Kootenai Lake and Kaslo (6 of 71) We had planned to enter Canada at the smaller Porthill crossing, but I somehow missed the turn (remember I mapped soils here and supposedly KNOW the roads), and ended up going in through the 24 hour Eastgate crossing.  Highway 3 exits west toward Creston just north of the border, and the drive was lovely so it wasn’t a problem.

Kootenai Lake and Kaslo (4 of 71) The crossing was incredibly simple.  The guard looked at our passports, checked Abby’s rabies certificate and asked if we had any produce or firewood.  “Half a head of lettuce” and he didn’t care a bit.  I do think he asked our destination and if we had been in Canada before and where we crossed.  The whole process took maybe 3 minutes. 

Kootenai Lake and Kaslo (5 of 71) Once over the border, we headed west toward Creston, stopping at an ATM to withdraw some Canadian cash.  Creston is nothing like I remember.  What was once a dingy little place now boasts cute shops, restaurants, a nice looking downtown, and even murals!  We passed by a couple of RV parks that we had considered for the previous night and were perfectly happy with our casino docking choice.

Kootenai Lake and Kaslo (25 of 71) Kootenay Lake is incredibly gorgeous.  Creston is at the southern end of the Canadian part of the Kootenay Valley (it is Kootenai in Northern Idaho) and the lake is long, narrow and deep lying between the Selkirks and the Purcell mountains, which extend northward in British Columbia and southward into the US. The waters of Kootenay Lake end up eventually in the Columbia River at Castlegar.

Kootenai Lake and Kaslo (18 of 71)The mountains range on both sides of the lake get higher and more rugged toward the north, but the road that parallels the lake is an easy route.  There are lots of places to stop and check out the views, and in spite of the smoke I tried to get some photos.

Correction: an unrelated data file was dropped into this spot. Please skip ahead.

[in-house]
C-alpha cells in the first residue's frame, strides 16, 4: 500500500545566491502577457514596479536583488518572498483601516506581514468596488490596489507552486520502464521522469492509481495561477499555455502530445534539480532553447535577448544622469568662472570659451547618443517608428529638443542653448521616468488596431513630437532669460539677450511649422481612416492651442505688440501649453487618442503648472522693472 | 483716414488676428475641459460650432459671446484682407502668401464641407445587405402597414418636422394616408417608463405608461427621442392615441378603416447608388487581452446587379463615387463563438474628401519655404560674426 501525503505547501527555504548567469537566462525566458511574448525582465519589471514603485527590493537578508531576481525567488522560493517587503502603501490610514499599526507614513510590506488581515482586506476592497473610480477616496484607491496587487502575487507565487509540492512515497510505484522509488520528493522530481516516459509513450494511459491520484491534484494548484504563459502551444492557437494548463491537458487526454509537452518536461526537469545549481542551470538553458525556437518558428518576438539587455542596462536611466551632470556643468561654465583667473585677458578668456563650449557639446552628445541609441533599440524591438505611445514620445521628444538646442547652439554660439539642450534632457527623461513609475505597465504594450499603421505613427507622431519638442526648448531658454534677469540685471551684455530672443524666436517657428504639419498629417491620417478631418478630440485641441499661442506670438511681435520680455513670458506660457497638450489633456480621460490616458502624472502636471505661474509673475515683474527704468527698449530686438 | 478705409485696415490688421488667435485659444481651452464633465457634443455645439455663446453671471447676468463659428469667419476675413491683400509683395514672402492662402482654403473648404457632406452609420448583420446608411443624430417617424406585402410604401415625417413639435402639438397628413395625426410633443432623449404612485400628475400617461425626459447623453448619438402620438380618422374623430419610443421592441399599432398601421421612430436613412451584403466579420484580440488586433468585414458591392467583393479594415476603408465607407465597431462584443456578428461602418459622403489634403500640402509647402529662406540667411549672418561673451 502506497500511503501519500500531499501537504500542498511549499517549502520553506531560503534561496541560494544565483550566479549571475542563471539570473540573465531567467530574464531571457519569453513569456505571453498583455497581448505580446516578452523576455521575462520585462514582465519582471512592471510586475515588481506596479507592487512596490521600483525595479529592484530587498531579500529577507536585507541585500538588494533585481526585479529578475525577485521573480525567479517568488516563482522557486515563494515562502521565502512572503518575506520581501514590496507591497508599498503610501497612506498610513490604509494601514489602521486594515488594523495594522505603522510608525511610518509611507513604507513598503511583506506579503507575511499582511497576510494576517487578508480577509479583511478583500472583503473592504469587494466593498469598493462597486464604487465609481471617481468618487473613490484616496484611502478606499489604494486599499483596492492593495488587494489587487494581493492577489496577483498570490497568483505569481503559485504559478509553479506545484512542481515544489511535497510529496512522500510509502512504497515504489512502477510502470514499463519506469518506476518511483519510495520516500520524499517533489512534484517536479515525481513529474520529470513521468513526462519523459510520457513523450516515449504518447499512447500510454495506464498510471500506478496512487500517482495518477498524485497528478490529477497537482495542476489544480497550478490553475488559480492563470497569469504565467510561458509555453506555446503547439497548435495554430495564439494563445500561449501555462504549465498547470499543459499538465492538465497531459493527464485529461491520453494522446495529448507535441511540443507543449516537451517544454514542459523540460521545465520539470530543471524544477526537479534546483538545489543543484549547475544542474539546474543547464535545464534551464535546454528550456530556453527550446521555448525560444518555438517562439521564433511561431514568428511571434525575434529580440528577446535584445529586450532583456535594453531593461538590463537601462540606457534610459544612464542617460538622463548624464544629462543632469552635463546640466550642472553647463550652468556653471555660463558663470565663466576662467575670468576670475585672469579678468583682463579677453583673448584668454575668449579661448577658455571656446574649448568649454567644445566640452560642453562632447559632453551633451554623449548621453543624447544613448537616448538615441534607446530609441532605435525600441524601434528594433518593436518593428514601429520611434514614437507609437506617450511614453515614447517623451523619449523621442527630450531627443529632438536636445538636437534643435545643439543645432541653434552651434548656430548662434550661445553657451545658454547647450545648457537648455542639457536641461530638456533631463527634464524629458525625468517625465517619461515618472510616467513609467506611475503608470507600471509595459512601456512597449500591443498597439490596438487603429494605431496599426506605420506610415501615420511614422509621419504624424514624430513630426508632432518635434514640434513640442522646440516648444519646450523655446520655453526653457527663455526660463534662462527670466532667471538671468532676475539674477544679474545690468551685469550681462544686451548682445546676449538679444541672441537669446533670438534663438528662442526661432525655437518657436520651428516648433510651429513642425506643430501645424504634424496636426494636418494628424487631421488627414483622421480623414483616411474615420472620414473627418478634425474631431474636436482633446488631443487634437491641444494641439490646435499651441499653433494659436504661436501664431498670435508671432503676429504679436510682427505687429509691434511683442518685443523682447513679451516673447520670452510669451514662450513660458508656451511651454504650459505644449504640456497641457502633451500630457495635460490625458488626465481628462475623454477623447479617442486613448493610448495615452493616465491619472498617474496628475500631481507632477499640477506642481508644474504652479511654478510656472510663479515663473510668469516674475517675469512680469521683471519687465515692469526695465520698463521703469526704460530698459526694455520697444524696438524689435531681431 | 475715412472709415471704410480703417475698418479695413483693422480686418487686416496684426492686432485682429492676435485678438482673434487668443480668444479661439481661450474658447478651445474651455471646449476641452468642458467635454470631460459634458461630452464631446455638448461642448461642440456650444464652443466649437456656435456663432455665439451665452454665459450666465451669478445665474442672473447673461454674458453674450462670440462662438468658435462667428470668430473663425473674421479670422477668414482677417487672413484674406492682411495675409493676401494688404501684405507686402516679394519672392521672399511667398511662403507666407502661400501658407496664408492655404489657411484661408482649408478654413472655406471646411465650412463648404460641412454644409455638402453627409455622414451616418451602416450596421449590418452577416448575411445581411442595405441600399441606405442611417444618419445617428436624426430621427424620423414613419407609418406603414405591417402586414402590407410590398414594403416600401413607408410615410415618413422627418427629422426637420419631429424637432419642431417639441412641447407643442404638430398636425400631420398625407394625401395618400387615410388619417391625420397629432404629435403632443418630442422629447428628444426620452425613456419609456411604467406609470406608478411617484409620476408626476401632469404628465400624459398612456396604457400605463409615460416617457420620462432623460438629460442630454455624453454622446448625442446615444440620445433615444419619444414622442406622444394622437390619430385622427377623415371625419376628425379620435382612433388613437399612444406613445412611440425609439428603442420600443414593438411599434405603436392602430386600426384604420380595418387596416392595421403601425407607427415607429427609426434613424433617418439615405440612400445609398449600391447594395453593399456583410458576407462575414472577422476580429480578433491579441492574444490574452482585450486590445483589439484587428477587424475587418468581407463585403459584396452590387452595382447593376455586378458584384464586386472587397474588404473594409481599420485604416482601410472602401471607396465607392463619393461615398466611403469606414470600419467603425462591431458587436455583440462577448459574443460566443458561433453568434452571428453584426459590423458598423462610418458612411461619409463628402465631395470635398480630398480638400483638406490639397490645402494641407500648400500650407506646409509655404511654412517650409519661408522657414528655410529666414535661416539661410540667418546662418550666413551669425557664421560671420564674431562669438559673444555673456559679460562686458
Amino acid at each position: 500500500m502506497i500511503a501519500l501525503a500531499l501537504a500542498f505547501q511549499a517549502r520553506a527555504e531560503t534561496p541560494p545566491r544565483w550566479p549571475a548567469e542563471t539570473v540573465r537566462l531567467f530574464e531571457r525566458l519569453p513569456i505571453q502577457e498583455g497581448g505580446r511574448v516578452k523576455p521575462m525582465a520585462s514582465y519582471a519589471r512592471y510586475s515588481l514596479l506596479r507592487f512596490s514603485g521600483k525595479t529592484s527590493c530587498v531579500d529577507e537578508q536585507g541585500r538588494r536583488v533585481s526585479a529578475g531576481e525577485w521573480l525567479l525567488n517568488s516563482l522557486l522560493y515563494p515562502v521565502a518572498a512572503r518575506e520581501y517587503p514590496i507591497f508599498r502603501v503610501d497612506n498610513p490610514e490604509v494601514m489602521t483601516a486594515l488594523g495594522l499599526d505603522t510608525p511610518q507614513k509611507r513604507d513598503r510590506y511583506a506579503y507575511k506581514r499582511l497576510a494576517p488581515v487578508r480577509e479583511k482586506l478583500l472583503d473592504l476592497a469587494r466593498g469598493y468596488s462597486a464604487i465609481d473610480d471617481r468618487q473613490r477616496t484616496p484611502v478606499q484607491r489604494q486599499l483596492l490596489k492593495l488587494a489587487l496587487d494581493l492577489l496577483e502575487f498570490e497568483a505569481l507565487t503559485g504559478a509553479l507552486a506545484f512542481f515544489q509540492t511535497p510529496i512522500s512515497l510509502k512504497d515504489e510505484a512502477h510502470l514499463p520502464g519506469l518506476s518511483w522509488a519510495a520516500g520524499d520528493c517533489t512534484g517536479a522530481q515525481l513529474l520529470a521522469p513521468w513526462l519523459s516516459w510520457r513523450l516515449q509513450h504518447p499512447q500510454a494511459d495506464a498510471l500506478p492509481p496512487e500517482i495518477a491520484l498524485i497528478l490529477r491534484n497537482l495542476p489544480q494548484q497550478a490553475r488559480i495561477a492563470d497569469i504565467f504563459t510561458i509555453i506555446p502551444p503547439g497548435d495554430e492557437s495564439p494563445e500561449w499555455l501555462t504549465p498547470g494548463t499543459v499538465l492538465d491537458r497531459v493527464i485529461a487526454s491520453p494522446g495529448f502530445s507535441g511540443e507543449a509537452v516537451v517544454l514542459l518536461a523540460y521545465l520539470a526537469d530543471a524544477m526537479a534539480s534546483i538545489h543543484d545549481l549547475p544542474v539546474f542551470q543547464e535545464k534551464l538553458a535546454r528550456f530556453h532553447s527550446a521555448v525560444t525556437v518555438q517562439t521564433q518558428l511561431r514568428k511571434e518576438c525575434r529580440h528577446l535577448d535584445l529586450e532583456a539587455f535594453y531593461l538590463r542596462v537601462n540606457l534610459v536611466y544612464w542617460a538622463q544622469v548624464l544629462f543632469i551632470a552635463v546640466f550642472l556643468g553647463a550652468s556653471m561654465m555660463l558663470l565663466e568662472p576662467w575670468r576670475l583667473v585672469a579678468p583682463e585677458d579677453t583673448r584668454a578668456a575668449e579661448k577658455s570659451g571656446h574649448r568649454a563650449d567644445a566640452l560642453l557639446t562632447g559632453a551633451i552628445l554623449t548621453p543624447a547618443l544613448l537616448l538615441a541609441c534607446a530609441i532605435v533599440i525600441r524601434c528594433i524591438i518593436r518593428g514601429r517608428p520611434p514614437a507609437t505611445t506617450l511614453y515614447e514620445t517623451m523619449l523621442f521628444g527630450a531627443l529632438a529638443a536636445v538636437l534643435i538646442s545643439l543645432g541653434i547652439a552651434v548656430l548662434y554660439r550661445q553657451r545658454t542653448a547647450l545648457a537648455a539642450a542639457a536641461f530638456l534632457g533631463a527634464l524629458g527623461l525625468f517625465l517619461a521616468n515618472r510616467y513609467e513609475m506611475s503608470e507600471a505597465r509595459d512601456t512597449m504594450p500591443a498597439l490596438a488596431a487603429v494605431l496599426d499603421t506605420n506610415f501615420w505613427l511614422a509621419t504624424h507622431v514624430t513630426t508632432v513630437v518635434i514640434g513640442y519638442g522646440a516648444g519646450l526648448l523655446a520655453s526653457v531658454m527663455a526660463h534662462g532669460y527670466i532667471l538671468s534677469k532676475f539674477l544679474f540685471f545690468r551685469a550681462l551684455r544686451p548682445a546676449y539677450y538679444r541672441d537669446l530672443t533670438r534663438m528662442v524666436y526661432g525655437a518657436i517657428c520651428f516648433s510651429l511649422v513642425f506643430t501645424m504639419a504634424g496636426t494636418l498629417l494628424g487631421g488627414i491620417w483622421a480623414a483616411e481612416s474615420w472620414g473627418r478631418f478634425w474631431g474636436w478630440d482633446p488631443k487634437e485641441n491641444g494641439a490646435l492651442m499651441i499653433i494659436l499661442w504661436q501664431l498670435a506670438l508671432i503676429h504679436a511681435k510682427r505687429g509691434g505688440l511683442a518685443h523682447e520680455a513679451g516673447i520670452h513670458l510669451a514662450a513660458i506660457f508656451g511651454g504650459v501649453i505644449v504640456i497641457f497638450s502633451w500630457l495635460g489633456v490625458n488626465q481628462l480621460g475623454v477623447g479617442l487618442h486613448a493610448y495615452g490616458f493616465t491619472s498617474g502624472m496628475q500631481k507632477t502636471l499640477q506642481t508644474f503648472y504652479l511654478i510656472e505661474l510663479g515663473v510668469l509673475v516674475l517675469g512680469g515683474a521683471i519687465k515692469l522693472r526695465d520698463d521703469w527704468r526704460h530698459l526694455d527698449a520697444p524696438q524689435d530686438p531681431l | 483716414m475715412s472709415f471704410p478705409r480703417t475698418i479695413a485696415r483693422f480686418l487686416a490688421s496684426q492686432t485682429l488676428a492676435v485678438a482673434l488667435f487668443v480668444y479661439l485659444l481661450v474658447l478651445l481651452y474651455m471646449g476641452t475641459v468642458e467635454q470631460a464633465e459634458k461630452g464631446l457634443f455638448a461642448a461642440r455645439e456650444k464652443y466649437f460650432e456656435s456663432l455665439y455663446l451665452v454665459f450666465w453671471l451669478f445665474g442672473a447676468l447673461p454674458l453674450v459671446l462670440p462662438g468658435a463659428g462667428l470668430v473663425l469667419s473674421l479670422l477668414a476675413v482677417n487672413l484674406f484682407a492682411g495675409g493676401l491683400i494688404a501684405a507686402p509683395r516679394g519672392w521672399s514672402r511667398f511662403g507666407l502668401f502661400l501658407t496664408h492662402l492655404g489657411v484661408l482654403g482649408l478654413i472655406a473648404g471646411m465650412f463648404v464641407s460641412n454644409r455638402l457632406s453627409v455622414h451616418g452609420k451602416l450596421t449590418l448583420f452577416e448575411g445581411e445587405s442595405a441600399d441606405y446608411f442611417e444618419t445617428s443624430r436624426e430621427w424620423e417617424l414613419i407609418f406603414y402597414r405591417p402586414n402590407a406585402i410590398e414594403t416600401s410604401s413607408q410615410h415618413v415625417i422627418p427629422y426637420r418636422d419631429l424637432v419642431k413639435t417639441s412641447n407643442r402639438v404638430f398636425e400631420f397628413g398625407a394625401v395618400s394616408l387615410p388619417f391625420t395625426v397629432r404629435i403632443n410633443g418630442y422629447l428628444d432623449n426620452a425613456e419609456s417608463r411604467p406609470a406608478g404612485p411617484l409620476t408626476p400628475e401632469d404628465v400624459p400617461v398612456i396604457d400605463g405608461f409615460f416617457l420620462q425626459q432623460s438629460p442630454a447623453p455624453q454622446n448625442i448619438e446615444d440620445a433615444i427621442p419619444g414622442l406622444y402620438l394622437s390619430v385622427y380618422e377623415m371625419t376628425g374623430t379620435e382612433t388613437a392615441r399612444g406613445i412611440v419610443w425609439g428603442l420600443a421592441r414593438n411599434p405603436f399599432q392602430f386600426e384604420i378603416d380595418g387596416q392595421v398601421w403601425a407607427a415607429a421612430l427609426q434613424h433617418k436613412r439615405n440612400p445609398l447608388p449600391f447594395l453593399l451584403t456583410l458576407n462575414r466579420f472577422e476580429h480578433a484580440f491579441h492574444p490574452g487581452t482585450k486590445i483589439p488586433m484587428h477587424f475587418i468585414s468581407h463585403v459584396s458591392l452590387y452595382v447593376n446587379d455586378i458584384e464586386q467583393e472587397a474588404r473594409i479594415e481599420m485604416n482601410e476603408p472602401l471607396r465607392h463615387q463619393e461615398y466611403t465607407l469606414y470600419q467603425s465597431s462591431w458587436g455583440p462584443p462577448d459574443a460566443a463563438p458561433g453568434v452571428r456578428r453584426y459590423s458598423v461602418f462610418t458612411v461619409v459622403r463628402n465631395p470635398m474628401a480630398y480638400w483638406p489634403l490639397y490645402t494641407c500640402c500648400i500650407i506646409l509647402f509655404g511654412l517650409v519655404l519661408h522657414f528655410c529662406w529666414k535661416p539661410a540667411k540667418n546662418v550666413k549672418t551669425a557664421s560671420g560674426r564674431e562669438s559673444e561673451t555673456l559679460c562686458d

Kootenai Lake and Kaslo (12 of 71)There is a small tourist attraction along the lake called the Glass Bottle House.  I had been there many times, the photos of my kids above were taken there, but Mo wasn’t all that interested in doing the tourist thing, so I simply took a few photos from the outside.  It is interesting if you feel like stopping and paying for the views and the story.

The main destination for us and for a lot of other folks was the ferry that crosses the lake to the little hamlet of Balfour.

Kootenai Lake and Kaslo (27 of 71) This ferry is part of the BC highway system and doesn’t cost a penny.  During the high season, the ferry runs about every 50 minutes between Kootenay Bay and Balfour, with a second smaller ferry put into service during peak times.  We were lucky enough to snag a trip on the big ferry, sharing our ride with some very big logging trucks and a lot of RV’s.

Kootenai Lake and Kaslo (37 of 71)Check out the MoHo tucked in with those logging trucks

The wait at the ferry wasn’t long at all, and as the vehicles lined up to load I was sure we wouldn’t get on.  I was totally amazed at the load that ferry could carry. Not only did we get on the first trip, another two lines of vehicles next to us got on after we did.  I still can’t quite figure out how they fit all those rigs on that boat!Kootenai Lake and Kaslo (38 of 71)

The crossing is beautiful, taking just 35 minutes, with gorgeous views both north and south on the lake.  Once the ferry landed in Balfour, we were unloaded quickly and in minutes were on our way north on Highway 31 toward Ainsworth Hot Springs and the little town of Kaslo where we had reservations for the next three nights.  Kootenai Lake and Kaslo (34 of 71)

Next:  Four Days in Kaslo

3-28-2014 Boondock Sites and Camping in Mojave National Preserve

major mapThis post is specifically about what we found when wandering around the preserve this past few days.  If you aren’t interested in boondocking, just skip it.  I have included more detail than usual for some of the folks that I know who are definitely interested in boondocking. 

Link to live google map

First, I have embedded a live Google Map I created with labels for sites and intersections.  Hopefully if you click on the map, you will be redirected to Google and will have the ability to zoom in, mouse hover over the points to read the labels. Eventually I will figure out how to actually “embed” the map so that it shows rather than just the link, but this will have to do for now.